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Reverse-translational identification of a cerebellar satiation network
Nature  (IF49.962),  Pub Date : 2021-11-17, DOI: 10.1038/s41586-021-04143-5
Aloysius Y. T. Low, Nitsan Goldstein, Jessica R. Gaunt, Kuei-Pin Huang, Norliyana Zainolabidin, Alaric K. K. Yip, Jamie R. E. Carty, Ju Y. Choi, Alekso M. Miller, Helen S. T. Ho, Clara Lenherr, Nicholas Baltar, Eiman Azim, October M. Sessions, Toh Hean Ch’ng, Amanda S. Bruce, Laura E. Martin, Mark A. Halko, Roscoe O. Brady, Laura M. Holsen, Amber L. Alhadeff, Albert I. Chen, J. Nicholas Betley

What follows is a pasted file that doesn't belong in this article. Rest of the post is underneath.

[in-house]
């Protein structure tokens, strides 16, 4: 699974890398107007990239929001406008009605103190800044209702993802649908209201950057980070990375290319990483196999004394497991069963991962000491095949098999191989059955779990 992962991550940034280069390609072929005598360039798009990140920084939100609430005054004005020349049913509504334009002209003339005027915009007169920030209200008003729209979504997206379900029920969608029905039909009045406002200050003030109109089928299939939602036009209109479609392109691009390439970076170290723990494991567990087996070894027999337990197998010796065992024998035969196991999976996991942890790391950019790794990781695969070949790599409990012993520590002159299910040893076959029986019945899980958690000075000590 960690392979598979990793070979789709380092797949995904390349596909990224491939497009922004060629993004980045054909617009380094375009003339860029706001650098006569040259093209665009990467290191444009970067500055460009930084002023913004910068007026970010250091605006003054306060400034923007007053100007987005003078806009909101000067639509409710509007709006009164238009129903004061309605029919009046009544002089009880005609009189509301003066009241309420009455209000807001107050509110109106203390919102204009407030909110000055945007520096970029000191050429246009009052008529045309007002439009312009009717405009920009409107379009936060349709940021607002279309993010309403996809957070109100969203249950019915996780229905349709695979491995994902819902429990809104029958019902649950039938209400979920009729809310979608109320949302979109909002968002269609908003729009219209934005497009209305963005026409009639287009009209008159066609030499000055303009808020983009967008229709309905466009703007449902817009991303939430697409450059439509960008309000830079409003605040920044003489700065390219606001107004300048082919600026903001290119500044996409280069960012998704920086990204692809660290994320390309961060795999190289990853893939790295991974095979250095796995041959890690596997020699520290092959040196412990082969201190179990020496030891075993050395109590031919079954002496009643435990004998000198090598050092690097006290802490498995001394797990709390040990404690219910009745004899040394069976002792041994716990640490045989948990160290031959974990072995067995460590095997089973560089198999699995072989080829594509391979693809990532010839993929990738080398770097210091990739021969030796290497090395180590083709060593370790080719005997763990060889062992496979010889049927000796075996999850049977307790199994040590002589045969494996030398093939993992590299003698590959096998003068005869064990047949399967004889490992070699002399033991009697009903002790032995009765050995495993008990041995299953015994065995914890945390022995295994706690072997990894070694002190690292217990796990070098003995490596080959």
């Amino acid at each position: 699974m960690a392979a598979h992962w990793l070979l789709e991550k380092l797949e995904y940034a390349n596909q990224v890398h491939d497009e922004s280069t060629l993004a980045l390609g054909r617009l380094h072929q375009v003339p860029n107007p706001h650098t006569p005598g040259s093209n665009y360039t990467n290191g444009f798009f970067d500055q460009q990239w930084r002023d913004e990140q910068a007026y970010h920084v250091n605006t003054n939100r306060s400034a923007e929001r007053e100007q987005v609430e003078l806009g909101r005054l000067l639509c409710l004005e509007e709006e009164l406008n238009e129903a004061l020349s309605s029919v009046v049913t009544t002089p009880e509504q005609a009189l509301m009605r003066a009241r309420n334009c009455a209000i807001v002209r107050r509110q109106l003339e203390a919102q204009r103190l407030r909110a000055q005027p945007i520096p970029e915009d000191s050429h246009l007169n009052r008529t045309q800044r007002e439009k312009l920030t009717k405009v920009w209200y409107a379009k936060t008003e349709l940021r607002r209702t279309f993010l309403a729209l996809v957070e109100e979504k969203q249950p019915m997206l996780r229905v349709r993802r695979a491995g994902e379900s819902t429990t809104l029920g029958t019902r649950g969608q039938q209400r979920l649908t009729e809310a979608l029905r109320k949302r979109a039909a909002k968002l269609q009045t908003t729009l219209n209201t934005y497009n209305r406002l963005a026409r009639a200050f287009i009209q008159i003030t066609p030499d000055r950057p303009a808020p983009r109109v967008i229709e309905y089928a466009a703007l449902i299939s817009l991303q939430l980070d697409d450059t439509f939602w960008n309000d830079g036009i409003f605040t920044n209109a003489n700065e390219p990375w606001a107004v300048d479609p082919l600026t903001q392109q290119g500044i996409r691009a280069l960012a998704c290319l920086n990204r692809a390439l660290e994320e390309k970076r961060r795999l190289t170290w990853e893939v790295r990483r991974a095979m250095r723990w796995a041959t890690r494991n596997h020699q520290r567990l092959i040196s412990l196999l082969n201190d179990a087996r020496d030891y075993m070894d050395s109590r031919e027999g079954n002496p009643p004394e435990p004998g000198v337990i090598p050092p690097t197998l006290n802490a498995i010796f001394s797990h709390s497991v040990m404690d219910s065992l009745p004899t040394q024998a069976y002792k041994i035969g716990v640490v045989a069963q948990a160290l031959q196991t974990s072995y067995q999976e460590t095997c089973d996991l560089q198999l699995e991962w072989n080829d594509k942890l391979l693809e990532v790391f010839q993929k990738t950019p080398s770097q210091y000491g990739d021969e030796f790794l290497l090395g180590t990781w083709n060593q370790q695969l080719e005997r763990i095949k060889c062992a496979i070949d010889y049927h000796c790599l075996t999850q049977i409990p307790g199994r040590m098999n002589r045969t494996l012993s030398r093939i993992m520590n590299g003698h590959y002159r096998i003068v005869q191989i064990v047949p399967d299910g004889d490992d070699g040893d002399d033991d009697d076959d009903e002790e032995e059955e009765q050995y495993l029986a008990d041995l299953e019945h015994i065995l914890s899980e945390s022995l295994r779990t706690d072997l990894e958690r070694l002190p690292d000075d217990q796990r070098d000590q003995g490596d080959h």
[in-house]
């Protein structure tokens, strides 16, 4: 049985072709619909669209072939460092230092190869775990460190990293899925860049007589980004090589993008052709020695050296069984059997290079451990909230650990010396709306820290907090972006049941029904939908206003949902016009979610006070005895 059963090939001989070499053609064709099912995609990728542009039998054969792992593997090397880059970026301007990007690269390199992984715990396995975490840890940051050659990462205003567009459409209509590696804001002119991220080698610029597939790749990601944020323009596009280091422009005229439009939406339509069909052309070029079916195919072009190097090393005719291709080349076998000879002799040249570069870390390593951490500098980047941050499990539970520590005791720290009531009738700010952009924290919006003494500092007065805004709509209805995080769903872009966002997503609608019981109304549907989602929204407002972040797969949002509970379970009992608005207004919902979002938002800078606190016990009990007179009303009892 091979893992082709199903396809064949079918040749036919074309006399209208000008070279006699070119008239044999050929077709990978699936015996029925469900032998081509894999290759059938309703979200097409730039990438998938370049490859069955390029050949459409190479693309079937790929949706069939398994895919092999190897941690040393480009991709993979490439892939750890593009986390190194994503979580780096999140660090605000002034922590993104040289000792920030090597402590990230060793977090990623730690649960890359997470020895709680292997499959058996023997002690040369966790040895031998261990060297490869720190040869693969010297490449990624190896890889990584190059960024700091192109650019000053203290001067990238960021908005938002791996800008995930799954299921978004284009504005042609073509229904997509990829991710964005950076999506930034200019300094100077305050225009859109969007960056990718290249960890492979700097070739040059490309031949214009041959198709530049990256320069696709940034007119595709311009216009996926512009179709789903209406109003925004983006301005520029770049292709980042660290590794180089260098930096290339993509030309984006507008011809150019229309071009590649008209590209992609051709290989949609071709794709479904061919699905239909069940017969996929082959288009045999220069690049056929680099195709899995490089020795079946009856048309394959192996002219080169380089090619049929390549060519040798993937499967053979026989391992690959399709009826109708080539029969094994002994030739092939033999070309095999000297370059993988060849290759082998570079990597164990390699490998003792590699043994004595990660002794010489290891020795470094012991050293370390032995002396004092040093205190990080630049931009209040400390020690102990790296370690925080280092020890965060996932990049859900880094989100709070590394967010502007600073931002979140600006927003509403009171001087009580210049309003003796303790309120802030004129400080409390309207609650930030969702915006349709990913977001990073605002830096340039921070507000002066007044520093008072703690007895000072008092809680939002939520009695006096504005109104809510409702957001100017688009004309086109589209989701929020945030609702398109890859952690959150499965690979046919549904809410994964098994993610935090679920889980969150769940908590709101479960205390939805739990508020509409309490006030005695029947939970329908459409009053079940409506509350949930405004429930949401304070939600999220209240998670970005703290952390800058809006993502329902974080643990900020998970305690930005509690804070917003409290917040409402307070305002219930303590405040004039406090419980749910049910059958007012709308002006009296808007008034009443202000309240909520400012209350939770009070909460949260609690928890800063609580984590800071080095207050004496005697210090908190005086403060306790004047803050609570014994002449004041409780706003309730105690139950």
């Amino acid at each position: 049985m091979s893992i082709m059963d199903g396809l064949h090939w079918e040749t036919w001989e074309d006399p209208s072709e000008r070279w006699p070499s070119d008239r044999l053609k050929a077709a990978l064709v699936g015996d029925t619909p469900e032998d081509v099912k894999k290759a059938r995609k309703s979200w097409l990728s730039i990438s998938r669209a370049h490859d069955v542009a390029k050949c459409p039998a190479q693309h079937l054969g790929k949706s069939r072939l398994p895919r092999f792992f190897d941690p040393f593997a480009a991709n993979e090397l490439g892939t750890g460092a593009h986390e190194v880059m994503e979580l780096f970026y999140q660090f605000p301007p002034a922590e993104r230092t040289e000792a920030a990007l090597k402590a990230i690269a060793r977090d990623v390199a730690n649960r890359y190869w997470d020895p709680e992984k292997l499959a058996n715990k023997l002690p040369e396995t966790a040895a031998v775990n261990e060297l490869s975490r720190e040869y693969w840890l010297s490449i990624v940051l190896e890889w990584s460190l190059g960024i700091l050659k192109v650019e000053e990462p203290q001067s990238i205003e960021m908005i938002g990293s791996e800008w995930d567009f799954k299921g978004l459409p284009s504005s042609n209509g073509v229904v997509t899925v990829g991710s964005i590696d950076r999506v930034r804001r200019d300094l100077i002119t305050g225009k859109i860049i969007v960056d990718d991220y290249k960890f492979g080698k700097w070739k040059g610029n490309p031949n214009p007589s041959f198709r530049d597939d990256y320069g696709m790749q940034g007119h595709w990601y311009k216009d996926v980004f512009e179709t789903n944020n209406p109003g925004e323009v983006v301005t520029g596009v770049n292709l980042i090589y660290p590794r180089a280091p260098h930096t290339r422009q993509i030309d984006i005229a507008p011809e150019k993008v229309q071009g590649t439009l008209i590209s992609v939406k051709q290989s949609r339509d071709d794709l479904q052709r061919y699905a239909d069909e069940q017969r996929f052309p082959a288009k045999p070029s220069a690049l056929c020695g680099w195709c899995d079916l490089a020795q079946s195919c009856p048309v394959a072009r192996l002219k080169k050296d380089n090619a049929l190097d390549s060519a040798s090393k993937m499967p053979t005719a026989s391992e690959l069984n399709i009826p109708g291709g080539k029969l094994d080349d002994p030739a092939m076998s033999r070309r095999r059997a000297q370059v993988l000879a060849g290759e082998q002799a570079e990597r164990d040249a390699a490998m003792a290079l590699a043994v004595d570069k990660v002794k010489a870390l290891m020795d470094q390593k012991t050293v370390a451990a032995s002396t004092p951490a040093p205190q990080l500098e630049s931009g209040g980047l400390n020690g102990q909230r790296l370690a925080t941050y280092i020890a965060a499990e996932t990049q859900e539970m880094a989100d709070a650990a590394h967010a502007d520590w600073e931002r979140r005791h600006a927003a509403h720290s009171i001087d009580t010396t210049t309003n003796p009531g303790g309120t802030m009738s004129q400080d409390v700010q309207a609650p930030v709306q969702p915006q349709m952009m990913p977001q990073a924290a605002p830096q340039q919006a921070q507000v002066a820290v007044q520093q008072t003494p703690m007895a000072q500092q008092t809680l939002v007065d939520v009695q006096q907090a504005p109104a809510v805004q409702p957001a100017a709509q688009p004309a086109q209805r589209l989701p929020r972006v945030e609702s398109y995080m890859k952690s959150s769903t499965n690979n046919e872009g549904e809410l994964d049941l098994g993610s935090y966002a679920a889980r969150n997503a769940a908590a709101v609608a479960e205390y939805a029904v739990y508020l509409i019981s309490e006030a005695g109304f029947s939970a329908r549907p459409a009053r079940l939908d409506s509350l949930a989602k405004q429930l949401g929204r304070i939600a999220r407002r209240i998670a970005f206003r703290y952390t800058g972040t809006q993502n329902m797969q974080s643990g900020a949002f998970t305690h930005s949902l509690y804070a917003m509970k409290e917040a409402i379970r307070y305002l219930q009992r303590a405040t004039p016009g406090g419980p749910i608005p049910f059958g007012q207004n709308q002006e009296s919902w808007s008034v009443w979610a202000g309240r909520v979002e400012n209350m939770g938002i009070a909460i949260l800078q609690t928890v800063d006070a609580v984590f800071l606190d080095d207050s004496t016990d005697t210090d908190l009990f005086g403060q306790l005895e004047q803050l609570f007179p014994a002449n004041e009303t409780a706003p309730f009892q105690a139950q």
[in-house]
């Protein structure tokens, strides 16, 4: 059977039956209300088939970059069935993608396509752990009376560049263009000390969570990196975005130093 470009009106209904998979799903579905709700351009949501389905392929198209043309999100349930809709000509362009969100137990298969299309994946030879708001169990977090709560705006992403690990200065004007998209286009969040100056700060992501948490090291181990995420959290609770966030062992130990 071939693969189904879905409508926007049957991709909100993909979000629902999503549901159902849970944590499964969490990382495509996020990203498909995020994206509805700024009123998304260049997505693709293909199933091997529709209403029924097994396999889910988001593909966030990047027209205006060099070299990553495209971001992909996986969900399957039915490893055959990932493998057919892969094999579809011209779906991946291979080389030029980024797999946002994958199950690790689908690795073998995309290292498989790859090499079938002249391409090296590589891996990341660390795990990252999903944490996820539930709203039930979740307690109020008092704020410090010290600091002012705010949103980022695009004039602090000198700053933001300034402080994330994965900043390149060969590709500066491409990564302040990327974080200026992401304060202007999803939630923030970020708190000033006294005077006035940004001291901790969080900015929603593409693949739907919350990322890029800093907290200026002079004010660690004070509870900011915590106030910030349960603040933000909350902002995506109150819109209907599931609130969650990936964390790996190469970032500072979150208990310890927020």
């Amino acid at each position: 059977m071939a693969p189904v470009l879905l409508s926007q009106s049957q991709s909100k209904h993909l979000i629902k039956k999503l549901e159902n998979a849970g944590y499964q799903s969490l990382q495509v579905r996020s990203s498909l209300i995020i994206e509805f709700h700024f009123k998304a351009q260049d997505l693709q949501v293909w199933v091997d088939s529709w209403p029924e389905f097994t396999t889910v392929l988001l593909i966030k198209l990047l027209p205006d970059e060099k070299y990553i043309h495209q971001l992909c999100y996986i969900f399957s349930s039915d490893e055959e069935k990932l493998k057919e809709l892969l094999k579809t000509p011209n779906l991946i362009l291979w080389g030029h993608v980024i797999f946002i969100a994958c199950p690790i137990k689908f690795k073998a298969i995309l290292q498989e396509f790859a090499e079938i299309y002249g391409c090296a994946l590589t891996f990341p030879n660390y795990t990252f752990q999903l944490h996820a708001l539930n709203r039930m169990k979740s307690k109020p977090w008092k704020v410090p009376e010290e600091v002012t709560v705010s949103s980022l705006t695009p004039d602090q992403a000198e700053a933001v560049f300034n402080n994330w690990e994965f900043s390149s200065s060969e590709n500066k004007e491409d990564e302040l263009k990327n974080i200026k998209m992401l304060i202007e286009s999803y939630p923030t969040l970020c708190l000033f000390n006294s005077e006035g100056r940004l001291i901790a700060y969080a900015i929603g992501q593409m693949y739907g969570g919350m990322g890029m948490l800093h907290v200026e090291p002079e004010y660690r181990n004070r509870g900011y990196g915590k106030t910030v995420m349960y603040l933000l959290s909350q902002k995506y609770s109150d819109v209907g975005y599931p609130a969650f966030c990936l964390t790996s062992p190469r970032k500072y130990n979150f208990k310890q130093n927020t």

The brain is the seat of body weight homeostasis. However, our inability to control the increasing prevalence of obesity highlights a need to look beyond canonical feeding pathways to broaden our understanding of body weight control1,2,3. Here we used a reverse-translational approach to identify and anatomically, molecularly and functionally characterize a neural ensemble that promotes satiation. Unbiased, task-based functional magnetic resonance imaging revealed marked differences in cerebellar responses to food in people with a genetic disorder characterized by insatiable appetite. Transcriptomic analyses in mice revealed molecularly and topographically -distinct neurons in the anterior deep cerebellar nuclei (aDCN) that are activated by feeding or nutrient infusion in the gut. Selective activation of aDCN neurons substantially decreased food intake by reducing meal size without compensatory changes to metabolic rate. We found that aDCN activity terminates food intake by increasing striatal dopamine levels and attenuating the phasic dopamine response to subsequent food consumption. Our study defines a conserved satiation centre that may represent a novel therapeutic target for the management of excessive eating, and underscores the utility of a ‘bedside-to-bench’ approach for the identification of neural circuits that influence behaviour.